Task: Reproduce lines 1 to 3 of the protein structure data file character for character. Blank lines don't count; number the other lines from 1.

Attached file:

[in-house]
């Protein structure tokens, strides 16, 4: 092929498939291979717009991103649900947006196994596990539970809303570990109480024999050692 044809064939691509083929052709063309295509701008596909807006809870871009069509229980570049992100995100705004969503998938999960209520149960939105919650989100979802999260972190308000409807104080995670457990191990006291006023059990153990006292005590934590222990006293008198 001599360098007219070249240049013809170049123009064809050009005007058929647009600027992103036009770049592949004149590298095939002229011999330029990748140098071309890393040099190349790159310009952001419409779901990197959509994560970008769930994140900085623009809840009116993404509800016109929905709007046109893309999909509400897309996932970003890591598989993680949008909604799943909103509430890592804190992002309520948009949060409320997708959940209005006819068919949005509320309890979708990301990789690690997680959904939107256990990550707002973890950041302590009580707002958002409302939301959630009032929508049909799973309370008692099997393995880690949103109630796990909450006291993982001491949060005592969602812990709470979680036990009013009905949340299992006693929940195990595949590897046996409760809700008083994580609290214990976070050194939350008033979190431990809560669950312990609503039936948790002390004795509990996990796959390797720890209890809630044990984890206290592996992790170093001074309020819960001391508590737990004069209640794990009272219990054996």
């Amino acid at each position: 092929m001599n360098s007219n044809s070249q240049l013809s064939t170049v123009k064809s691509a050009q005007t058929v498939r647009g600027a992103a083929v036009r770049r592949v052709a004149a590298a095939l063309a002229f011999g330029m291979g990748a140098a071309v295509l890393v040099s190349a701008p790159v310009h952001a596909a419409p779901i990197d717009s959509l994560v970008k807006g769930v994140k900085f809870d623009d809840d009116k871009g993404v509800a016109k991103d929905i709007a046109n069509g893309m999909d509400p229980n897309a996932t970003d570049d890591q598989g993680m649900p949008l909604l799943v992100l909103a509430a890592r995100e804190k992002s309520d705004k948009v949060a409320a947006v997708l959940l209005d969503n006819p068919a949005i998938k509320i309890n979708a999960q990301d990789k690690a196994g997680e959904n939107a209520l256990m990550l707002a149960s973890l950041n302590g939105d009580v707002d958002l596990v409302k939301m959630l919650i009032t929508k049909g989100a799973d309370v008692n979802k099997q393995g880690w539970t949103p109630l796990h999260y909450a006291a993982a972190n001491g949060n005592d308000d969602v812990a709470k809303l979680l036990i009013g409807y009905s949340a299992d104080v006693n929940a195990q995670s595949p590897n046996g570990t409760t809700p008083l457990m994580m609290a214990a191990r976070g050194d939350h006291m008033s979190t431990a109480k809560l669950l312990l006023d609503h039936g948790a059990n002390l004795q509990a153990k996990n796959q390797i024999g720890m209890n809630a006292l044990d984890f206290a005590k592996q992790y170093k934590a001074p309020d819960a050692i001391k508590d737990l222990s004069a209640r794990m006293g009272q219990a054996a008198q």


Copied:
[in-house]
């Protein structure tokens, strides 16, 4: 092929498939291979717009991103649900947006196994596990539970809303570990109480024999050692 044809064939691509083929052709063309295509701008596909807006809870871009069509229980570049992100995100705004969503998938999960209520149960939105919650989100979802999260972190308000409807104080995670457990191990006291006023059990153990006292005590934590222990006293008198 001599360098007219070249240049013809170049123009064809050009005007058929647009600027992103036009770049592949004149590298095939002229011999330029990748140098071309890393040099190349790159310009952001419409779901990197959509994560970008769930994140900085623009809840009116993404509800016109929905709007046109893309999909509400897309996932970003890591598989993680949008909604799943909103509430890592804190992002309520948009949060409320997708959940209005006819068919949005509320309890979708990301990789690690997680959904939107256990990550707002973890950041302590009580707002958002409302939301959630009032929508049909799973309370008692099997393995880690949103109630796990909450006291993982001491949060005592969602812990709470979680036990009013009905949340299992006693929940195990595949590897046996409760809700008083994580609290214990976070050194939350008033979190431990809560669950312990609503039936948790002390004795509990996990796959390797720890209890809630044990984890206290592996992790170093001074309020819960001391508590737990004069209640794990009272219990054996």
């Amino acid at each position: 092929m001599n360098s007219n044809s070249q240049l013809s064939t170049v123009k064809s691509a050009q005007t058929v498939r647009g600027a992103a083929v036009r770049r592949v052709a004149a590298a095939l063309a002229f011999g330029m291979g990748a140098a071309v295509l890393v040099s190349a701008p790159v310009h952001a596909a419409p779901i990197d717009s959509l994560v970008k807006g769930v994140k900085f809870d623009d809840d009116k871009g993404v509800a016109k991103d929905i709007a046109n069509g893309m999909d509400p229980n897309a996932t970003d570049d890591q598989g993680m649900p949008l909604l799943v992100l909103a509430a890592r995100e804190k992002s309520d705004k948009v949060a409320a947006v997708l959940l209005d969503n006819p068919a949005i998938k509320i309890n979708a999960q990301d990789k690690a196994g997680e959904n939107a209520l256990m990550l707002a149960s973890l950041n302590g939105d009580v707002d958002l596990v409302k939301m959630l919650i009032t929508k049909g989100a799973d309370v008692n979802k099997q393995g880690w539970t949103p109630l796990h999260y909450a006291a993982a972190n001491g949060n005592d308000d969602v812990a709470k809303l979680l036990i009013g409807y009905s949340a299992d104080v006693n929940a195990q995670s595949p590897n046996g570990t409760t809700p008083l457990m994580m609290a214990a191990r976070g050194d939350h006291m008033s979190t431990a109480k809560l669950l312990l006023d609503h039936g948790a059990n002390l004795q509990a153990k996990n796959q390797i024999g720890m209890n809630a006292l044990d984890f206290a005590k592996q992790y170093k934590a001074p309020d819960a050692i001391k508590d737990l222990s004069a209640r794990m006293g009272q219990a054996a008198q």